There are many benefits of cloud customer relationship management (CRM), including enhanced customer satisfaction and retention, increased value from existing customers and reduced costs associated with supporting and servicing them, as well as improved profitability.
In many places today, cloud is written or spoken about as though it’s the “end-all, be-all” solution for every business on the planet. But in reality, that’s not always the case. Even the biggest proponents of cloud believe that not every situation is a good candidate for a cloud solution.
A recent TechRepublic blog post by Thoran Rodrigues highlighted some uses cases where the cloud would not provide any particular benefits to organizations. For one, security remains a foremost concerns for companies considering adopting cloud-based services, however, the real issue is external dependency, to the point where it creates a fundamental business risk.
“What this mean is that it can make sense to avoid the cloud if your company is worried about the risk (which goes far beyond a simple security risk) of relying on external vendors for their infrastructure,” Rodrigues explained.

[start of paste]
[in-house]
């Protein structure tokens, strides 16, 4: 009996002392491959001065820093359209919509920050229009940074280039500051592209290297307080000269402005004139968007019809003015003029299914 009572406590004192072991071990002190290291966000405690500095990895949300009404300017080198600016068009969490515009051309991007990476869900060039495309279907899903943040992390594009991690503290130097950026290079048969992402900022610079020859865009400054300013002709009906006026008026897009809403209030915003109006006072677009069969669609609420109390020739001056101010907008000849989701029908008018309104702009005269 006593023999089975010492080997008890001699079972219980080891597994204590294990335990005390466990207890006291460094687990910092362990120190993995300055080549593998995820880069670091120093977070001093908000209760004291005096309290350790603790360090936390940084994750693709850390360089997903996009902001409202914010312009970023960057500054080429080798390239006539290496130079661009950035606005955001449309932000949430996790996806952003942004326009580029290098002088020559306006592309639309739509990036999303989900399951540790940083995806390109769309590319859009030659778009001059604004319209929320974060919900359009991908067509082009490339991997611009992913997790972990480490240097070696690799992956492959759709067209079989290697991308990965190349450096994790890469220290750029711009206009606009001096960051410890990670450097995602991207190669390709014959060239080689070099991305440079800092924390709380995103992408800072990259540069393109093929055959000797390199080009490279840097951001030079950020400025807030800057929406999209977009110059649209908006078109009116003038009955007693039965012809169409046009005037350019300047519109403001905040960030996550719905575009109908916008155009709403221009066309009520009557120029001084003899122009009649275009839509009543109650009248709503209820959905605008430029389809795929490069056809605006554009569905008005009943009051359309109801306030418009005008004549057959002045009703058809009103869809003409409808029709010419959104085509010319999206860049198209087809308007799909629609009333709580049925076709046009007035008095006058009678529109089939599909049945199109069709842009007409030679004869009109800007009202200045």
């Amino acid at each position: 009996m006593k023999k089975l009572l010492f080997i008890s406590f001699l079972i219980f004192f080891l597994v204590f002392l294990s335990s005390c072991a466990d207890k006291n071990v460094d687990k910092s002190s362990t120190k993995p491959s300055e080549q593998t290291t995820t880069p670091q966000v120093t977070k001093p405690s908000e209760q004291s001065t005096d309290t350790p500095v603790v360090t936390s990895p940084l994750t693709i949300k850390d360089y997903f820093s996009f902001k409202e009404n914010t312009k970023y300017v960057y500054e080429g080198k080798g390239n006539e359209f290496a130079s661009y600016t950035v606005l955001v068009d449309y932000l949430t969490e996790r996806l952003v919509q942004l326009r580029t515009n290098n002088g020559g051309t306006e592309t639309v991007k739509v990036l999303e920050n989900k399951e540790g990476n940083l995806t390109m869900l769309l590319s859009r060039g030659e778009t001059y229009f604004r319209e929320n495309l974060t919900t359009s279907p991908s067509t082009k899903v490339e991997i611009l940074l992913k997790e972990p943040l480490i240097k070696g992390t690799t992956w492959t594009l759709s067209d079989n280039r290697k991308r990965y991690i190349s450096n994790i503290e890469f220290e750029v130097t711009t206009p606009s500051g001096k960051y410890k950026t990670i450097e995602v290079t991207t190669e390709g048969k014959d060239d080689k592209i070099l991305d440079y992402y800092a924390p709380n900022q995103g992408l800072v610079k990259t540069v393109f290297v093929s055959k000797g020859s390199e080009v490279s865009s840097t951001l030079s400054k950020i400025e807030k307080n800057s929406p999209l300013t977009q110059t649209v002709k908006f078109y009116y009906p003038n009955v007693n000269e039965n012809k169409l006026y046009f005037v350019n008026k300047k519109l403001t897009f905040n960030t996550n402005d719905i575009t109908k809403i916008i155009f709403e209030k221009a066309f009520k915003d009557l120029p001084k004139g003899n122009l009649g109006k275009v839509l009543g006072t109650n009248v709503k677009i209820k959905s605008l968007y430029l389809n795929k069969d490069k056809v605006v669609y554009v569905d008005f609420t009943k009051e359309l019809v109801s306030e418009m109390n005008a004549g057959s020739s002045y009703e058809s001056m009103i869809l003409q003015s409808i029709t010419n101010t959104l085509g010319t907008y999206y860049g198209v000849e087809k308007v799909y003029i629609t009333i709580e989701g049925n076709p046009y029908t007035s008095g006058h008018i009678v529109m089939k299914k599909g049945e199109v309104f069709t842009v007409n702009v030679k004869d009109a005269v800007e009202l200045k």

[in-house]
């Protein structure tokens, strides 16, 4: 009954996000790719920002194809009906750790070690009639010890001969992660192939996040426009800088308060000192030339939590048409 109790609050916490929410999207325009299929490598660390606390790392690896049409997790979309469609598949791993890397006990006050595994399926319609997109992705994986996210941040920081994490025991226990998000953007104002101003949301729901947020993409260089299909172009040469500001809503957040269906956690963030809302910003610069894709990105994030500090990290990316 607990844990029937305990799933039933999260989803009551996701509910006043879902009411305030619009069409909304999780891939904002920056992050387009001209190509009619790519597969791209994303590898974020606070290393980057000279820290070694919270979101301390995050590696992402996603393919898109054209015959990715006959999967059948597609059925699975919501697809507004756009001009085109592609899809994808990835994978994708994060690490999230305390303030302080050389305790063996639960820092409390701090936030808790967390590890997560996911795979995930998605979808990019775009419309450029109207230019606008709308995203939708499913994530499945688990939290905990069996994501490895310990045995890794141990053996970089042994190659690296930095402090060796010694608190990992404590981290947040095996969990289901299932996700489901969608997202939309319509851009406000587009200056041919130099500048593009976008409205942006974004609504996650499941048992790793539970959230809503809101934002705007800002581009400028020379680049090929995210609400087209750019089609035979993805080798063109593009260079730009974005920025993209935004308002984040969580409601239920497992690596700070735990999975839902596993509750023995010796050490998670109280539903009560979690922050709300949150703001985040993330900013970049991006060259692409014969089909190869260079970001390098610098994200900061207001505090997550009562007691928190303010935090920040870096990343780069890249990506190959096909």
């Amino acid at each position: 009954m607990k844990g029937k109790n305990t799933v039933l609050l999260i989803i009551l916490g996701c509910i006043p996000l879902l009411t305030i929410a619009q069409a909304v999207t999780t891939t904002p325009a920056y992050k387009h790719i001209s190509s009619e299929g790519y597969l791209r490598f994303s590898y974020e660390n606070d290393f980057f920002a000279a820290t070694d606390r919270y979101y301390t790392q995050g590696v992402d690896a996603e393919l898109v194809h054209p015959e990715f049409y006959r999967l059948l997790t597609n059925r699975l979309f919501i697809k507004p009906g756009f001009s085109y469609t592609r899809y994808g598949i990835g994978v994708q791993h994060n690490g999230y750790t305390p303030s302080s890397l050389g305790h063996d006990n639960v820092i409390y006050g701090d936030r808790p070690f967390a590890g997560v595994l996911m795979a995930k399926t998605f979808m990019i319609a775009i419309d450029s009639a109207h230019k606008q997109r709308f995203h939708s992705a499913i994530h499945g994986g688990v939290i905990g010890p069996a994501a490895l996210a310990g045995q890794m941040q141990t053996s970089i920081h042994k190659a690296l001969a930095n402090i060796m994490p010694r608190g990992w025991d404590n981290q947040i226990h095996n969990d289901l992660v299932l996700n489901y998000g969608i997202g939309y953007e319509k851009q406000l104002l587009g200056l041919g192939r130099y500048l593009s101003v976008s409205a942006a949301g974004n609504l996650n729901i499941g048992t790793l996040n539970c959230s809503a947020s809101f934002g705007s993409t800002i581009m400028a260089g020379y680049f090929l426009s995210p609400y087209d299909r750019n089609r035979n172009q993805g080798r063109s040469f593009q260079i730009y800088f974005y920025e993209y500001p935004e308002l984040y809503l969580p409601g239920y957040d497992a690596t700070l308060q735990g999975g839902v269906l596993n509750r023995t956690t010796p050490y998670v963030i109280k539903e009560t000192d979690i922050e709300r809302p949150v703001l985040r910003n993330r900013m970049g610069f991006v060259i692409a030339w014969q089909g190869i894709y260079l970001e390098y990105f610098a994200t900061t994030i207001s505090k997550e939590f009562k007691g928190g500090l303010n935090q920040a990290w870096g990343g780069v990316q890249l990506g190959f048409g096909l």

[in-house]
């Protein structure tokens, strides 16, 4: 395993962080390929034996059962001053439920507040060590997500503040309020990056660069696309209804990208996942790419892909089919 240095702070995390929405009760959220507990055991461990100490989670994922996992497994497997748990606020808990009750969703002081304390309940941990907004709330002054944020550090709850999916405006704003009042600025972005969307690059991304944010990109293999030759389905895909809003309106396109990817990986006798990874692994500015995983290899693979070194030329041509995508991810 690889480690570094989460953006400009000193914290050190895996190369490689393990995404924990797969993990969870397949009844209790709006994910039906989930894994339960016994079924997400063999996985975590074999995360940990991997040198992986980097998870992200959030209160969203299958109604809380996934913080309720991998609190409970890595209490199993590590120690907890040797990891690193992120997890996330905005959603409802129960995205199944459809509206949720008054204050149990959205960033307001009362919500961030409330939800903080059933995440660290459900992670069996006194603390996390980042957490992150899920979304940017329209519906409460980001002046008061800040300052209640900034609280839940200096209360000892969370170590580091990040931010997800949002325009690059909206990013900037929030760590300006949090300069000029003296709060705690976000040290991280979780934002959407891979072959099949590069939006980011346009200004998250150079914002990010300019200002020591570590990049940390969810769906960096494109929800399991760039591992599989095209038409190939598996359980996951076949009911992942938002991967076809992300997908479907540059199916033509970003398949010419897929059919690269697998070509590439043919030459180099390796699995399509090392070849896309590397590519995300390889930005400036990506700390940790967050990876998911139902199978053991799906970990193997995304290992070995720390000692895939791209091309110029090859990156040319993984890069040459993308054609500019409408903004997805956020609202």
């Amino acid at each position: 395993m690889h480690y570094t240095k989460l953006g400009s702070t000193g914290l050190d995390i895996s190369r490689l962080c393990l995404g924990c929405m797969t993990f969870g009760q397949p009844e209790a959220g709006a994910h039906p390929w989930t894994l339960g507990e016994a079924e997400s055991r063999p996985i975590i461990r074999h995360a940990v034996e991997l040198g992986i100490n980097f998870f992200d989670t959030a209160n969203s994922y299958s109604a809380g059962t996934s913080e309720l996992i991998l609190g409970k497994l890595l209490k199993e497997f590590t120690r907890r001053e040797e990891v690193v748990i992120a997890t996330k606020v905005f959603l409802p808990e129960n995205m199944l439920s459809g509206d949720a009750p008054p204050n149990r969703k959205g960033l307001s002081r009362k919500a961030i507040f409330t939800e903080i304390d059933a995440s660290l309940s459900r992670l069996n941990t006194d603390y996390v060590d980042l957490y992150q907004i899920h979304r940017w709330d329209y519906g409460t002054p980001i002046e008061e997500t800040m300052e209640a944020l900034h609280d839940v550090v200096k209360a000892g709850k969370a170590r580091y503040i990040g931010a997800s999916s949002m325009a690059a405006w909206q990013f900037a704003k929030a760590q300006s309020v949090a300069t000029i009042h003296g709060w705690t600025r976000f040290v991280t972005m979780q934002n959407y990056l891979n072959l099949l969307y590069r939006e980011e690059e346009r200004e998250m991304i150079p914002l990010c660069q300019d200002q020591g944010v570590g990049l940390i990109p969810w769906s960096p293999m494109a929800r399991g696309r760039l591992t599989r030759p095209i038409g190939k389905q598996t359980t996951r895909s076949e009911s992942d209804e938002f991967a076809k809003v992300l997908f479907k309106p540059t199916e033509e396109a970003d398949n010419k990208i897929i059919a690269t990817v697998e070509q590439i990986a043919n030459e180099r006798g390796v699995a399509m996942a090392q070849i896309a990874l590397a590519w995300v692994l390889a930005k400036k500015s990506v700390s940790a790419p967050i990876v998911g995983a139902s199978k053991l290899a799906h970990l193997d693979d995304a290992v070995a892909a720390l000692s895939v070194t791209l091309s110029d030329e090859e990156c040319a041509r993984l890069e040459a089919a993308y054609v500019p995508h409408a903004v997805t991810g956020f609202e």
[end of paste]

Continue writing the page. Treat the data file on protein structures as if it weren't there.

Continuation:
Cost is another legitimate concern – and conversely, one of the most frequently touted benefits of the cloud is enabling cost optimizations. However, scalability comes at a cost, which means the cost per hour for a cloud server can actually be greater than the average hourly cost of a server when it is amortized over its lifespan.
“This means that, for some companies, with certain computational workloads, it might actually make more sense to run those workloads internally rather than putting them on the cloud,” Rodrigues explained.
Situations when this will arise is when workloads need servers to be running full power, 24 hours a day, seven days a week. In addition, for organizations that have already laid out costs such as hardware investments and personnel, it may make more sense to invest a little more on the hardware side in an effort to reduce overall costs.
Like any other business decision, the choice to move to cloud CRM or any other cloud-based service must be weighed in the same manner of making any other major technological change at the company. The realization that cloud may not be all things to all people will help cloud to mature as this disruptive force continues to evolve.
Edited by Rachel Ramsey